It should be moved by now, I think.
Anyways, I understand that removing pieces of KDE and the parts of it
is possible and not all that difficult. I'm not really worried about
how to do it, but thanks for the info anyway! :)
I was just wondering why the metapackages only seemed like a one way
street. They're simple to install, but useless for anything else
because of a bug (?) that was inhereted from portage. From what
everybody is saying, I almost get the impression that it's going to
stay that way. Is that true or is anything going on to take care of
On 2/27/06, Duncan <1i5t5.duncan@...> wrote:
> Mike Myers posted <44023455.3040906@...>, excerpted below, on Sun,
> 26 Feb 2006 17:05:57 -0600:
> > Do you know if there's a way or going to be a way to handle the split
> > ebuilds so that reemerging or unemerging a split ebuild will reemerge or
> > unemerge the corresponding packages? It seems like the ebuilds are only
> > intended to make installing kde easier, which they do, but it doesn't
> > make handle uninstalling or reinstalling a split ebuild very easy at
> > all.
> As others have said it's a technical/portage issue.
> Unmerging a package always leaves dependencies behind. To clean those
> up, emerge -NuD world (to ensure use dependencies are uptodate), emerge -p
> depclean (to get a list of what it thinks is unneeded), fix anything on
> that list you know to be needed (add it to world), then either unmerge
> individually (as I do, even then, ensuring I haven't missed adding
> something to world that I should have, verifying what each package does
> and thinking about whether I actually do need it as I go) or if you
> prefer, use the depclean without the -p, then, finally, do a
> revdep-rebuild (first -p it, of course) to catch any dependencies that
> still might have slipped thru and need rebuilt.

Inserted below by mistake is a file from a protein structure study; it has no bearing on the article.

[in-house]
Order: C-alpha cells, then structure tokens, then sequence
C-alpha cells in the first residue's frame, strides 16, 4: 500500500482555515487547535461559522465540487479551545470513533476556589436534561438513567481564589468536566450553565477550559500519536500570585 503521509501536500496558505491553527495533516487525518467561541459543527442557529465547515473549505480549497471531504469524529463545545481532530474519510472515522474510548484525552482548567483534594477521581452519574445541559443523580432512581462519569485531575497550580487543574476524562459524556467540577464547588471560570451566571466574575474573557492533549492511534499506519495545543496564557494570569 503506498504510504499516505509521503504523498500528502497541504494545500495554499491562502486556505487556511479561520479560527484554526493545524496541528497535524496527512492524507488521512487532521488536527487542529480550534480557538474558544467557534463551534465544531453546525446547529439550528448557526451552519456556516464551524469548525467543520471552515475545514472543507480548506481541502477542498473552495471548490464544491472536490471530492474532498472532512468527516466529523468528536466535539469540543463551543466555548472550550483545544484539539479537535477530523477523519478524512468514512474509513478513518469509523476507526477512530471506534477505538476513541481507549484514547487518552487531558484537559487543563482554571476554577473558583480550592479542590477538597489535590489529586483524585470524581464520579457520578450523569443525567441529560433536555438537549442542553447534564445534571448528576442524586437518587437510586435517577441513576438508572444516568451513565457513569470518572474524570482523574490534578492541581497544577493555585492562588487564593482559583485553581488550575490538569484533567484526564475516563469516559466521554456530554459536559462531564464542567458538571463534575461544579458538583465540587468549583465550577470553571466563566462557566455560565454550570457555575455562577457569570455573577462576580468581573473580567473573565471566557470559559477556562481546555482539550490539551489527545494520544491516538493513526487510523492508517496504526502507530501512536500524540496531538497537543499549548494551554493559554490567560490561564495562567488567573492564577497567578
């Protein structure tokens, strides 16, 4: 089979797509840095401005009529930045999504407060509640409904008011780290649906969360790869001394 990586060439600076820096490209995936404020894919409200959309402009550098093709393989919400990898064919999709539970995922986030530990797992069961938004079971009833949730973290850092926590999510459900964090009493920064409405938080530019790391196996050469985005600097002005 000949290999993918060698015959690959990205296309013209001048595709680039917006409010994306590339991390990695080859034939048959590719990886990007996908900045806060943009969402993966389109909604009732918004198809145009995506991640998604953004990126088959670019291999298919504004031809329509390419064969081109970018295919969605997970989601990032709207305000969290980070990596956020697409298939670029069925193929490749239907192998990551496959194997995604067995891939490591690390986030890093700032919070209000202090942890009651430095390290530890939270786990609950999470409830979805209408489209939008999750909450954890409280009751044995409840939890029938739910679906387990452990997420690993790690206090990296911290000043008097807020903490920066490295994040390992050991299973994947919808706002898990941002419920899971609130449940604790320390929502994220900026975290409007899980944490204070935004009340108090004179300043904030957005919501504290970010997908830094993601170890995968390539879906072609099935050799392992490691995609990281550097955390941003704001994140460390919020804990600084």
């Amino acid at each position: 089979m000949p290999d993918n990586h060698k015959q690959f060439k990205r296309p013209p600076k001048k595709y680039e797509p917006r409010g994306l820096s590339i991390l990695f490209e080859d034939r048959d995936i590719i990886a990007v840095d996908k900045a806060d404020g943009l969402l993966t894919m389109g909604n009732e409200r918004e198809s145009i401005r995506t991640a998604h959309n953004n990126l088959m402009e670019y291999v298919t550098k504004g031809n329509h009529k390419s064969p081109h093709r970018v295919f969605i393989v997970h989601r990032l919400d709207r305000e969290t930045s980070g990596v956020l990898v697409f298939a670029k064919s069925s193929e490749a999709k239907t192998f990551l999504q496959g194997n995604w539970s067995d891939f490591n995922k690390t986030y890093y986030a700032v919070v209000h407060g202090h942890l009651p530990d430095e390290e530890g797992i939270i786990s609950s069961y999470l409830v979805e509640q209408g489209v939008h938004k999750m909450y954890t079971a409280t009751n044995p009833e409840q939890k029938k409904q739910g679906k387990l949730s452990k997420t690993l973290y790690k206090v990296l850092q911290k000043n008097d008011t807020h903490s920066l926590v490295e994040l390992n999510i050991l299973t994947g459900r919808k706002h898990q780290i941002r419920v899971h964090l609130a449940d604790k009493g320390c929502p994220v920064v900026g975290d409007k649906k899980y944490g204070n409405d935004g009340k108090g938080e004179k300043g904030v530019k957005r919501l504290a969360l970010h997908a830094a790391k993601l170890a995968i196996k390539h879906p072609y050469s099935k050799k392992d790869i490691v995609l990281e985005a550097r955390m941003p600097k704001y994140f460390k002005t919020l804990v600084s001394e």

> Upgrading is a bit more sensitive. However, with things like KDE
> upgrades, I'll often use the --prune parameter on emerge, combined with -p
> first of course. Then again, I unmerge manually as necessary. One other
> method I've used is to do an equery list of kde packages, then grep it
> for the version I want to unmerge, to get a list of old packages. So an
> upgrade from 3.4 to 3.5 I'd grep for 3.4. Finally, when you've unmerged
> most old KDE packages, take a look at the old /usr/kde/<ver> dir and see
> what's left there, then do equery belongs <file> with what's left, to
> figure out the packages they belong to. Anything left over that doesn't
> belong to a package should be deletable, or if you prefer to be safe, move
> it to a backup dir for a month or so first, so you can restore it if
> necessary. Again, after unmerging stuff, a revdep-rebuild is recommended.
> As others said, please move futher discussion to either user or desktop.
> I don't look at user, but I'm a regular over in desktop, where KDE
> questions are happily answered, as it's certainly part of desktop.
> Duncan - List replies preferred. No HTML msgs.
> "Every nonfree program has a lord, a master --
> and if you use the program, he is your master." Richard Stallman in
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